It’s not clear who first introduced the chant “this is what democracy looks like” to the epic early-2011 showdown in Wisconsin between angry public-sector union workers and newly elected Republican Gov. Scott Walker. The protesters shouting the phrase surely meant to insist that they were the true voice of the people. But despite the sheer size and raucous noise of the crowds that packed the Wisconsin State Capitol for weeks protesting Walker’s proposed legislation to roll back union benefits and prerogatives, the demonstrators ultimately lost every fight that mattered. They lost because the voting public in Wisconsin approved of Walker’s plan, albeit narrowly.
The people had already spoken when they elected a Republican governor and legislative majority in 2010. Democracy then re-affirmed Walker’s controversial decisions even under the glare of a nationwide spotlight and a hostile press. Nevertheless, the sloganeers were correct, just not in the way they intended.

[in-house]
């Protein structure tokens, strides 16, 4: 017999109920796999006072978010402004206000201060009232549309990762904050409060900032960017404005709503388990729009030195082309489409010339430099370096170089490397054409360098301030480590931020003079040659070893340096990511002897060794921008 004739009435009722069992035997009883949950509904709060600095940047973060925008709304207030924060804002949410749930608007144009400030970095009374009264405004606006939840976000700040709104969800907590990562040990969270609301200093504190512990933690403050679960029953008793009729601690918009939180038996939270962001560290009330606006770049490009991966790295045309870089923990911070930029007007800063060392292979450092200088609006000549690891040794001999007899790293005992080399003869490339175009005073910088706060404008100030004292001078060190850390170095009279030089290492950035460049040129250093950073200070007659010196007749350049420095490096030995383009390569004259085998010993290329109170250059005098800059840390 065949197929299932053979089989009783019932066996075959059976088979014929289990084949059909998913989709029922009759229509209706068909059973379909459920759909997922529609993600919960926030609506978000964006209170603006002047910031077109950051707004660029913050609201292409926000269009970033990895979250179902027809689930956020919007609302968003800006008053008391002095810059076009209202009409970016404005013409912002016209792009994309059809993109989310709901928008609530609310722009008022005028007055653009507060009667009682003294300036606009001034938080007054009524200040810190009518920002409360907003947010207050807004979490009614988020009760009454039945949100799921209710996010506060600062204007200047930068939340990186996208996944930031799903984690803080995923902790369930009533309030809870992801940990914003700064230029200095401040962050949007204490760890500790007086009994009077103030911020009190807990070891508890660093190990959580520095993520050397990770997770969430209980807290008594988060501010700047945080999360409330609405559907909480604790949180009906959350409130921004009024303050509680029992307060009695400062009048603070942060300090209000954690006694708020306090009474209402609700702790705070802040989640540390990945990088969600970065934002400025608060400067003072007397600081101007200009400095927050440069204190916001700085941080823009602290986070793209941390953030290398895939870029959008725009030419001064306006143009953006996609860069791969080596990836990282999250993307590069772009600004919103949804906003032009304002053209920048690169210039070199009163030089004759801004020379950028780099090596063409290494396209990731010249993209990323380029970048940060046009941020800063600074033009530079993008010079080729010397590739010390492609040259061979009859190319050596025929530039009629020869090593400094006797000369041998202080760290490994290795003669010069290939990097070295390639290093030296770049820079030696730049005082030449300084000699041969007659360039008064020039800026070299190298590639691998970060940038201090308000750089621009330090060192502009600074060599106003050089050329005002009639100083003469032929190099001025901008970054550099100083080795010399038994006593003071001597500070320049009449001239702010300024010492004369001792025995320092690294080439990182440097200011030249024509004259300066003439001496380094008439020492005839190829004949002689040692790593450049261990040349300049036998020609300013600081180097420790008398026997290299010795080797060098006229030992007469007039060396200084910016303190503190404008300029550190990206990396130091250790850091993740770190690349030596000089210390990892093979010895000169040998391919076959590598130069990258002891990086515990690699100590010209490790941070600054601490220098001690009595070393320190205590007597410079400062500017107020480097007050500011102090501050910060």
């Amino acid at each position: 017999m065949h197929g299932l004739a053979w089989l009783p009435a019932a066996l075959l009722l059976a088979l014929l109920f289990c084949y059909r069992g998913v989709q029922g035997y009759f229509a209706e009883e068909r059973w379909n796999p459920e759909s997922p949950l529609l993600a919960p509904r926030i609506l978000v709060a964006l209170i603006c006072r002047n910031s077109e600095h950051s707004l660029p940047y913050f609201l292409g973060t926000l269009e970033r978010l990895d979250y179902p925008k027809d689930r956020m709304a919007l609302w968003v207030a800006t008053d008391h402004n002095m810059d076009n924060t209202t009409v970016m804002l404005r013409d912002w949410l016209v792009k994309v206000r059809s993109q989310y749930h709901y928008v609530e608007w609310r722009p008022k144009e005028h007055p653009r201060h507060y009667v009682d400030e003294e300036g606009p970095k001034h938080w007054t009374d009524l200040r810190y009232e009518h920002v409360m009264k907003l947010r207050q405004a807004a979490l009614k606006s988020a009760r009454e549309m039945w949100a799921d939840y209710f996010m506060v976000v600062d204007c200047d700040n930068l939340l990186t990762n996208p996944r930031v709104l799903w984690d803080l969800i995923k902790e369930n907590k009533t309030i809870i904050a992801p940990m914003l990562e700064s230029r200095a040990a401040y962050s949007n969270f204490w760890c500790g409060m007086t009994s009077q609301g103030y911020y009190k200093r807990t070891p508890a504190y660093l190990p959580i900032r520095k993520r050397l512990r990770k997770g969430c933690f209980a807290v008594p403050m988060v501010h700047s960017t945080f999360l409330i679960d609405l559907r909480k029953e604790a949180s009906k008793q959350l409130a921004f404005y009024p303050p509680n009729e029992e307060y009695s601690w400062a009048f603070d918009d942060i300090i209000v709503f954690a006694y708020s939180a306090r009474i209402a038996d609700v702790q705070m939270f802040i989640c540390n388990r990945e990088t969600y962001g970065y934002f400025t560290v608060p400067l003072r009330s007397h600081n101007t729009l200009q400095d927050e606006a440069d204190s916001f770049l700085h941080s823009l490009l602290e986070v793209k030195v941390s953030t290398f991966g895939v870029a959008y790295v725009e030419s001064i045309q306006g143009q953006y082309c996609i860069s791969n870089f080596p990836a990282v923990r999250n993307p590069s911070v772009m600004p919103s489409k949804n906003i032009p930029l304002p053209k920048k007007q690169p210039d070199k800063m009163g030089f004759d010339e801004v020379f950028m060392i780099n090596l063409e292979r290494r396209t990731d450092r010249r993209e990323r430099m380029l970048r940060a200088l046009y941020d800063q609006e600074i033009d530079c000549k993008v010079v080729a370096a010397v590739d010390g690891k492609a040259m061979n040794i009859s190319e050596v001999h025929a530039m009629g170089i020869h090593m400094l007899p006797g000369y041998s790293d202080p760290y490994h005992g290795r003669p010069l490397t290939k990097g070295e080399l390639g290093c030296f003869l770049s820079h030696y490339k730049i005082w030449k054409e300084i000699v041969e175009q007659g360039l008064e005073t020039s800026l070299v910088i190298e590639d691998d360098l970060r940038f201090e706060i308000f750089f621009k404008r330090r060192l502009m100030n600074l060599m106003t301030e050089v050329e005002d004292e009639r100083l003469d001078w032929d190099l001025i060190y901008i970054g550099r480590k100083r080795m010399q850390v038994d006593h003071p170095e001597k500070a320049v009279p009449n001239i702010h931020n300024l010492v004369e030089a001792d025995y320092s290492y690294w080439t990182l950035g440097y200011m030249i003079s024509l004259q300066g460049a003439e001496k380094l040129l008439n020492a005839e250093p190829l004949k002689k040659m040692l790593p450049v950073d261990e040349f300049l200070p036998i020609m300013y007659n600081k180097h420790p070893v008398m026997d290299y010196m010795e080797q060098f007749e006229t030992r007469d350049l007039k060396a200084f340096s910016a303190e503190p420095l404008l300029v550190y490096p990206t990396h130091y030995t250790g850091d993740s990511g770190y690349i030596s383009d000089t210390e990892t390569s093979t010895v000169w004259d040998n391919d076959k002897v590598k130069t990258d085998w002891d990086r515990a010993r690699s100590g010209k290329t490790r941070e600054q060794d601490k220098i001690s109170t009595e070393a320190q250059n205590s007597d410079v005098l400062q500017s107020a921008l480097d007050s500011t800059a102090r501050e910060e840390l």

As Milwaukee Journal-Sentinel reporters Jason Stein and Patrick Marley note in their book More Than They Bargained For: Scott Walker, Unions, and the Fight for Wisconsin, “The citizens of Wisconsin and indeed the country as a whole, sometimes derided as apathetic and out of touch, showed that they were eager to engage on both sides, to defend the rights of workers and to safeguard the state’s financial future.” The engaged activists “marched, they sent hundreds of thousands of emails and tweets, and they overwhelmingly held themselves to a peaceful, democratic purpose, which asserted itself even in the face of the many exceptions to that general rule. Likewise, the police and authorities also managed to handle the protests without serious injury or loss of life on either side. When it came time to vote, citizens set turnout records.”